The modern city of Kahramanmaraş (previously Maraş until 1973) is situated at about the same location as the Late Hittite city state Gurgum. There has not been a systematic excavation but several Hittite monuments have been recovered. Most of the items originate from within the city. Since the original settlement seems to have been disturbed long time ago, most of these finds come from secondary locations. Some of the earliest finds have ended up museums abroad (New York, Paris, Berlin, Tbilisi, St. Petersburg, Boston, Jerusalem) and some others were also transferred in early years of the 20th century to museums in Turkey particularly to Istanbul and Adana. Latest finds have been collected in the newly build Kahramanmaras Museum.
Gurgum kingdom is known to have lasted until the end of 8th century, and most of the finds date to the 9th to 8th centuries BCE. Stele of Larama I is probably one of the earliest dating from the 10th century BCE.
A large group of items are funerary steles unique to this region. Many of those display a so-called "dining scene" due to presence of a husband and wife couple, sometimes accompanied by a child, around a table with food on it. However, the presence of the table with food seems to be symbolic as to a wish for plenty of food in the afterlife. The people around the table are often not involved in an act of eating, but rather holding different objects in their hands possibly signifying their roles in life, such as a scribe with a stylus and writing board, a wife with a distaff and mirror, a farmer with wheat stalk, wine merchant with bunch of grapes, a merchant with a balance, a soldier with a bow and sword, etc.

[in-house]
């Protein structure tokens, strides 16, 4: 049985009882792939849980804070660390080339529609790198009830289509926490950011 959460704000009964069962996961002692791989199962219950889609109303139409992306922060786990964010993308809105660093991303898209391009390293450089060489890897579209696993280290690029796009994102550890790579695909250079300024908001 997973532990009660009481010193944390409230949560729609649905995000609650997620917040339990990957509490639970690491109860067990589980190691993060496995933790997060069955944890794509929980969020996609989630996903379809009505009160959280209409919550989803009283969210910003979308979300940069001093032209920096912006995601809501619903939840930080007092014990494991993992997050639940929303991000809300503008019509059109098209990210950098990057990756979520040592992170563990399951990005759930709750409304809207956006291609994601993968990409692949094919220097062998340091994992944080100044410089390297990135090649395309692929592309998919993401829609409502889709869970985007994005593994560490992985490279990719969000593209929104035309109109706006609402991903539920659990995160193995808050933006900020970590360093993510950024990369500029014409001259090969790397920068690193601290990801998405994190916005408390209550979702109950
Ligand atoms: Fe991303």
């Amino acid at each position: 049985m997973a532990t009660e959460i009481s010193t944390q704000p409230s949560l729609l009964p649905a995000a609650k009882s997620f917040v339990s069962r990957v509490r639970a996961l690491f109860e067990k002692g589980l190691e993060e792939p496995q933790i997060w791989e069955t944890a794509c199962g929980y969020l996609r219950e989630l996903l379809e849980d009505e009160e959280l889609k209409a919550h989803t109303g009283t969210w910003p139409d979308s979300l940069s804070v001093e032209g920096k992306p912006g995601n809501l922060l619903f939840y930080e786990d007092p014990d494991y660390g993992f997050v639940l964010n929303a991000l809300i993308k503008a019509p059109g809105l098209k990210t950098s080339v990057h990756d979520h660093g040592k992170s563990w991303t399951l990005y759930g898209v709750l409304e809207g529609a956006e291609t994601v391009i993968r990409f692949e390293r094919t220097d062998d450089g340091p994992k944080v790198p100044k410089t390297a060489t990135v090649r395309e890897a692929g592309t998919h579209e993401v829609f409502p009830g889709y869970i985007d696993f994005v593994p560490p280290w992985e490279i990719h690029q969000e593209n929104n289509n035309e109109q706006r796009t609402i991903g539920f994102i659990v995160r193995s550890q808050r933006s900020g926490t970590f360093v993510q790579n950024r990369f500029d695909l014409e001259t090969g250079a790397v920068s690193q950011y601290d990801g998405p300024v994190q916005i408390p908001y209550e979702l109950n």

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|Steles and sculptures|
Bora Bilgin, 2003, 2006, 2015.
Bora Bilgin, Ertuğrul Anıl, 2011.
Tayfun Bilgin, 2010, 2014, 2017.
Figen Anıl, 2018.
Stefan Przeworski, Syria 17, 1936.
Winfret Orthmann, Untersuchungen zur späthethitischen Kunst, Bonn, 1971.
Metropolitan Museum of Art, New York.